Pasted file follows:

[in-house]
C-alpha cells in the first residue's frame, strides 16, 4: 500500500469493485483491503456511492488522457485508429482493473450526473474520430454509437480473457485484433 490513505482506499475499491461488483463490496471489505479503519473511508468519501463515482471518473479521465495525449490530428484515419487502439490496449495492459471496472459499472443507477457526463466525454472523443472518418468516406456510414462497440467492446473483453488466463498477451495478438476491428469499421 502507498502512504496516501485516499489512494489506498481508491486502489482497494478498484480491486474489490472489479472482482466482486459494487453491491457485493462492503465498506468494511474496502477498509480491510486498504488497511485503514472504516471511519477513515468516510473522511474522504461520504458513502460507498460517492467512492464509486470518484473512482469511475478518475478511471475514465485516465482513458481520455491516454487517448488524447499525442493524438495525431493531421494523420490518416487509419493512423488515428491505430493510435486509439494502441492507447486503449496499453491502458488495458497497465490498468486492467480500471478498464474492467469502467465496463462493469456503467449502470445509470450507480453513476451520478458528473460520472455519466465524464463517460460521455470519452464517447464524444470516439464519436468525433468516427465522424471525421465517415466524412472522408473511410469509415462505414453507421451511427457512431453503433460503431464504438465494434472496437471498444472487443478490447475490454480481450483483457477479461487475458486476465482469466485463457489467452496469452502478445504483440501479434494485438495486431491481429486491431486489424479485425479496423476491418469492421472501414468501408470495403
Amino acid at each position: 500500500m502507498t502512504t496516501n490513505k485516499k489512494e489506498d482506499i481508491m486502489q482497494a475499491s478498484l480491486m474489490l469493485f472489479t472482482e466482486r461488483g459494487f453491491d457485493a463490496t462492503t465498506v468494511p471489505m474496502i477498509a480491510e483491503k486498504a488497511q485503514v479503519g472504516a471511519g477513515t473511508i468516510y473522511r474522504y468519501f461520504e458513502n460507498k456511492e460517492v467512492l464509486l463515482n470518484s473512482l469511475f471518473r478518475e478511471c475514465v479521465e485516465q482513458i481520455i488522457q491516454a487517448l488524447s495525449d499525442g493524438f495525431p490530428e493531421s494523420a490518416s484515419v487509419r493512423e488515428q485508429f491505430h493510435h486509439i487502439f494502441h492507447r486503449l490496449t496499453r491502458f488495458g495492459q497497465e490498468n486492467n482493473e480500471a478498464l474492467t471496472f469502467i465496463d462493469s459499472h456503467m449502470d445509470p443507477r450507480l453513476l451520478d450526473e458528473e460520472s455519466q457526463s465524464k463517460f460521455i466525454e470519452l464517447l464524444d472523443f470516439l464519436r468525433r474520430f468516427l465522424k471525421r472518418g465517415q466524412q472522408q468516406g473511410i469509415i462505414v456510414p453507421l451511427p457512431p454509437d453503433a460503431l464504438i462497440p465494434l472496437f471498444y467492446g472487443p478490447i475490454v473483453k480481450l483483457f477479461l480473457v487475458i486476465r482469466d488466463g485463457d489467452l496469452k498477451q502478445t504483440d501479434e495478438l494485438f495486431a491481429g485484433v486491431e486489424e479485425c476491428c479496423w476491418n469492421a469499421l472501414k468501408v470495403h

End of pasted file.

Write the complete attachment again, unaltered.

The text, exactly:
[in-house]
C-alpha cells in the first residue's frame, strides 16, 4: 500500500469493485483491503456511492488522457485508429482493473450526473474520430454509437480473457485484433 490513505482506499475499491461488483463490496471489505479503519473511508468519501463515482471518473479521465495525449490530428484515419487502439490496449495492459471496472459499472443507477457526463466525454472523443472518418468516406456510414462497440467492446473483453488466463498477451495478438476491428469499421 502507498502512504496516501485516499489512494489506498481508491486502489482497494478498484480491486474489490472489479472482482466482486459494487453491491457485493462492503465498506468494511474496502477498509480491510486498504488497511485503514472504516471511519477513515468516510473522511474522504461520504458513502460507498460517492467512492464509486470518484473512482469511475478518475478511471475514465485516465482513458481520455491516454487517448488524447499525442493524438495525431493531421494523420490518416487509419493512423488515428491505430493510435486509439494502441492507447486503449496499453491502458488495458497497465490498468486492467480500471478498464474492467469502467465496463462493469456503467449502470445509470450507480453513476451520478458528473460520472455519466465524464463517460460521455470519452464517447464524444470516439464519436468525433468516427465522424471525421465517415466524412472522408473511410469509415462505414453507421451511427457512431453503433460503431464504438465494434472496437471498444472487443478490447475490454480481450483483457477479461487475458486476465482469466485463457489467452496469452502478445504483440501479434494485438495486431491481429486491431486489424479485425479496423476491418469492421472501414468501408470495403
Amino acid at each position: 500500500m502507498t502512504t496516501n490513505k485516499k489512494e489506498d482506499i481508491m486502489q482497494a475499491s478498484l480491486m474489490l469493485f472489479t472482482e466482486r461488483g459494487f453491491d457485493a463490496t462492503t465498506v468494511p471489505m474496502i477498509a480491510e483491503k486498504a488497511q485503514v479503519g472504516a471511519g477513515t473511508i468516510y473522511r474522504y468519501f461520504e458513502n460507498k456511492e460517492v467512492l464509486l463515482n470518484s473512482l469511475f471518473r478518475e478511471c475514465v479521465e485516465q482513458i481520455i488522457q491516454a487517448l488524447s495525449d499525442g493524438f495525431p490530428e493531421s494523420a490518416s484515419v487509419r493512423e488515428q485508429f491505430h493510435h486509439i487502439f494502441h492507447r486503449l490496449t496499453r491502458f488495458g495492459q497497465e490498468n486492467n482493473e480500471a478498464l474492467t471496472f469502467i465496463d462493469s459499472h456503467m449502470d445509470p443507477r450507480l453513476l451520478d450526473e458528473e460520472s455519466q457526463s465524464k463517460f460521455i466525454e470519452l464517447l464524444d472523443f470516439l464519436r468525433r474520430f468516427l465522424k471525421r472518418g465517415q466524412q472522408q468516406g473511410i469509415i462505414v456510414p453507421l451511427p457512431p454509437d453503433a460503431l464504438i462497440p465494434l472496437f471498444y467492446g472487443p478490447i475490454v473483453k480481450l483483457f477479461l480473457v487475458i486476465r482469466d488466463g485463457d489467452l496469452k498477451q502478445t504483440d501479434e495478438l494485438f495486431a491481429g485484433v486491431e486489424e479485425c476491428c479496423w476491418n469492421a469499421l472501414k468501408v470495403h